An exploration from a practical perspective of the legal structure of corporations, both in the United States and Europe. The course analyzes such topics as different business organizations; the mechanisms to establish US/European corporations; the distribution of authority among shareholders, directors and officers; director´s duties and liabilities; the role of employees; and the present debate, on both sides of the Atlantic, about the ideal corporate governance structure in listed corporations and the role of the so called “gatekeepers” (auditors, proxy advisors, analysts, etc.).
Guillermo Guerra Martín Professor, Commercial and Corporate Law, Universidad Rey Juan Carlos. Partner, Baker & McKenzie, specializing in M&A and Corporate Governance practice. LL.B., Universidad Complutense de Madrid; Ph.D., Universidad Rey Juan Carlos; Visiting Researcher and Visiting Scholar, Harvard Law School; Ricercatore Straniero, University of Bologna. Professor Guerra authored the book The Governance of US Listed Corporations: Its Influence in the Reform Movement of European Law (2003) and has published several legal articles about corporate law, securities markets and takeovers. Professor Guerra began teaching in the summer law program in 2001.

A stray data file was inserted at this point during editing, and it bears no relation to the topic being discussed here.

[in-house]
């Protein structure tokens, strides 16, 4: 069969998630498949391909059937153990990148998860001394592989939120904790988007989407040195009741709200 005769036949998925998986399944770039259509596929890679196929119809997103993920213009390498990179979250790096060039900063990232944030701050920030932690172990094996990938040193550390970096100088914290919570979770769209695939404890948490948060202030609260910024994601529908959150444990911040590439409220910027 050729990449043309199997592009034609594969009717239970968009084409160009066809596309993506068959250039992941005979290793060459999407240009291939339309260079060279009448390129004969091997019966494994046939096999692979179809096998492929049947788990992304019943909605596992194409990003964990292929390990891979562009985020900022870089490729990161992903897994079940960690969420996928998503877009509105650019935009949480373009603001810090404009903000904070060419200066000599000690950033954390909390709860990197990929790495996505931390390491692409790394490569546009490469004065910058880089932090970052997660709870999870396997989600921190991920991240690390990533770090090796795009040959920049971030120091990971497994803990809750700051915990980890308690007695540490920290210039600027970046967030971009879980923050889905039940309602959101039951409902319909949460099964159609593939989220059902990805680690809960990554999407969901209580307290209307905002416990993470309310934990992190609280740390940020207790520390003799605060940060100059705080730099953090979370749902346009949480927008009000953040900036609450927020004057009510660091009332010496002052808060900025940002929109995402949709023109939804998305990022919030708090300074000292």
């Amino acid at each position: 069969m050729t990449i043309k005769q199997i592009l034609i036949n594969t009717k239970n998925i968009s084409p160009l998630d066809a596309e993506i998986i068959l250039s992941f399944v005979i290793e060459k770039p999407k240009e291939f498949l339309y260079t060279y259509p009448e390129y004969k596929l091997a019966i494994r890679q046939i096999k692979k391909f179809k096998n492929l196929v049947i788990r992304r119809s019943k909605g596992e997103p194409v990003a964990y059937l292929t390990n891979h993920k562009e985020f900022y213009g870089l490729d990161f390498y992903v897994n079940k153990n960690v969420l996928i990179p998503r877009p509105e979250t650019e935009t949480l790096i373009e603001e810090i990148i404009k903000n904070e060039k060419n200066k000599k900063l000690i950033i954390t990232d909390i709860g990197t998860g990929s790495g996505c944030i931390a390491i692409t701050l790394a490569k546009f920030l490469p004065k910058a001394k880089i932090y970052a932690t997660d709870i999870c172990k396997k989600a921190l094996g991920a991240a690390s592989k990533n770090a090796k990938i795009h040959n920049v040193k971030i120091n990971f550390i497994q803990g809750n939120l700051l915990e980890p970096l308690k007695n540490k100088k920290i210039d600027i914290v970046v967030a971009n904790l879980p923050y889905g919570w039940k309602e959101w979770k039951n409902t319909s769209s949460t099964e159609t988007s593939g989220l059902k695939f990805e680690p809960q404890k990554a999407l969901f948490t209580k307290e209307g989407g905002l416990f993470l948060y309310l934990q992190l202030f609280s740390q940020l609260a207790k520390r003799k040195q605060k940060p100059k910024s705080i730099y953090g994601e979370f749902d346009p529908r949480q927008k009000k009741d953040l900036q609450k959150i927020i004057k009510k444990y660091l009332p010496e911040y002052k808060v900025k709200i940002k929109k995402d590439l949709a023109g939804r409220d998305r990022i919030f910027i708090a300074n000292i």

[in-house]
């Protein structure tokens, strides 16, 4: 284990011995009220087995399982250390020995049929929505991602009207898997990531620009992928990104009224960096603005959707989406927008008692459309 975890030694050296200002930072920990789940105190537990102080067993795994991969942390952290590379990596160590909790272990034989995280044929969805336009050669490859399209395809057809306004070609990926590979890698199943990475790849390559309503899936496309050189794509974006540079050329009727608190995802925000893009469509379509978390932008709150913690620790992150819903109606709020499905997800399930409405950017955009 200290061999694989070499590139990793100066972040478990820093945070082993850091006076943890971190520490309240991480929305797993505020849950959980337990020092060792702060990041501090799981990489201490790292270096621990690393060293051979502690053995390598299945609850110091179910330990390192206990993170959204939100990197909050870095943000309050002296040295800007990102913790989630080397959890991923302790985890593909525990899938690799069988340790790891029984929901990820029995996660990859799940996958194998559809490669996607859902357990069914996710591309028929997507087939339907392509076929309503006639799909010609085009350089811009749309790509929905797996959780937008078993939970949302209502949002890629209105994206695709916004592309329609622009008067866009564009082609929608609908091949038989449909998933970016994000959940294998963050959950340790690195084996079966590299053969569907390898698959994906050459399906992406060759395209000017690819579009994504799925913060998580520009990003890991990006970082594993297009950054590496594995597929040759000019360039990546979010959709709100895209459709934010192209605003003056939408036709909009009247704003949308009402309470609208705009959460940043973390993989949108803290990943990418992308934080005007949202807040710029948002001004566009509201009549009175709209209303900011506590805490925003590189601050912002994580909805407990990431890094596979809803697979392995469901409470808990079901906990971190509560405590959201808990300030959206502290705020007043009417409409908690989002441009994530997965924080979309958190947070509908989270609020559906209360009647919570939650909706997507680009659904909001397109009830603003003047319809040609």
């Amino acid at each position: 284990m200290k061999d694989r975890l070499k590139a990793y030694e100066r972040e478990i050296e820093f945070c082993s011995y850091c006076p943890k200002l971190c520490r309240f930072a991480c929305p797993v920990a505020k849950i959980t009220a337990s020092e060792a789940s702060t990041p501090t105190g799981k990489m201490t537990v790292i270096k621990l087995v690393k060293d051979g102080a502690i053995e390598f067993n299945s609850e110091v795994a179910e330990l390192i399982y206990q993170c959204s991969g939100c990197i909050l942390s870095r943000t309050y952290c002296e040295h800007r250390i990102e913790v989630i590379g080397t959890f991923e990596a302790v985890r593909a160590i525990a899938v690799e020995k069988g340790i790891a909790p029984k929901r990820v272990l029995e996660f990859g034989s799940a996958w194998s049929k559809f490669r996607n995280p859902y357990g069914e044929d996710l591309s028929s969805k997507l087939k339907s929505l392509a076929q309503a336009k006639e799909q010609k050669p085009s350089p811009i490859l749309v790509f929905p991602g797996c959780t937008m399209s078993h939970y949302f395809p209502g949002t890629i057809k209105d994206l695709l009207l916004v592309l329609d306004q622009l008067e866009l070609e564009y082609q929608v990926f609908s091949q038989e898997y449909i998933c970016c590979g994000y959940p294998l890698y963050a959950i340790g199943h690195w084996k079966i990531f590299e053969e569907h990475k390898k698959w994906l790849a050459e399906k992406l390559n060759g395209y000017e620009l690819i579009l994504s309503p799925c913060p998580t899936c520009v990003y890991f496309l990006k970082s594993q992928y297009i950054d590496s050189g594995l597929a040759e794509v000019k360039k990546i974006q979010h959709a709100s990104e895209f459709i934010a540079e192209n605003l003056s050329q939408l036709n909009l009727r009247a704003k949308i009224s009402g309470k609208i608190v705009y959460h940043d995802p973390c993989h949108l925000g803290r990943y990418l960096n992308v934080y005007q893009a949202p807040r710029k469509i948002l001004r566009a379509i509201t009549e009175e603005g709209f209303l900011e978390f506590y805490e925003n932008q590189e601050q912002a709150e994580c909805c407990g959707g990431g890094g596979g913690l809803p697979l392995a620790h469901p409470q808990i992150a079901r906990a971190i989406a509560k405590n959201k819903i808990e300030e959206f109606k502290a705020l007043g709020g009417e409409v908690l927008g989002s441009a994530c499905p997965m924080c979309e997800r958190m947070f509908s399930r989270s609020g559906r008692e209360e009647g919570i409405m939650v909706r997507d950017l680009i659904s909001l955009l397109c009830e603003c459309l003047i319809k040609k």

An overview of this increasingly globalized area of the law through an examination of how the European Union (EU) and European countries, together with their respective courts, have addressed it. After the study of the notion of the Internet itself and of Internet law and governance, the course will cover two main areas: first, the basis of the regulation of the physical network for information and communication technologies in Europe according to the telecom policies; second, the regulation of Net contents by focusing on the following aspects: civil rights in cyberspace (including its projection on labor relations), substantive and jurisdictional problems arising from cybercrime, the law of intellectual property in the Internet and electronic commerce. Finally, we will address future trends in the Internet world (such as big data, the Internet of Things and cloud computing) as well as their respective legal implications.